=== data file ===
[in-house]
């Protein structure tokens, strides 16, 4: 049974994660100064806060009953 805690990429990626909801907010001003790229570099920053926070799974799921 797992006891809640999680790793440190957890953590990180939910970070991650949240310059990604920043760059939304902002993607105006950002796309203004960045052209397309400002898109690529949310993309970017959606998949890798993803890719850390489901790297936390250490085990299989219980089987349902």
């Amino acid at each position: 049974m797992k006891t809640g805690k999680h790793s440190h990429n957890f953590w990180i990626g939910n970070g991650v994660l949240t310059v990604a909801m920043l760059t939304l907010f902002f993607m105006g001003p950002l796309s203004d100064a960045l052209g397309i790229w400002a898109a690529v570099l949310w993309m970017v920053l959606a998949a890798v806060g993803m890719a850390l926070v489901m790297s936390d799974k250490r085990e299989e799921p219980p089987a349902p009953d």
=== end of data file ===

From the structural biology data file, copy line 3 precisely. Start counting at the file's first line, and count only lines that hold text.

């Amino acid at each position: 049974m797992k006891t809640g805690k999680h790793s440190h990429n957890f953590w990180i990626g939910n970070g991650v994660l949240t310059v990604a909801m920043l760059t939304l907010f902002f993607m105006g001003p950002l796309s203004d100064a960045l052209g397309i790229w400002a898109a690529v570099l949310w993309m970017v920053l959606a998949a890798v806060g993803m890719a850390l926070v489901m790297s936390d799974k250490r085990e299989e799921p219980p089987a349902p009953d």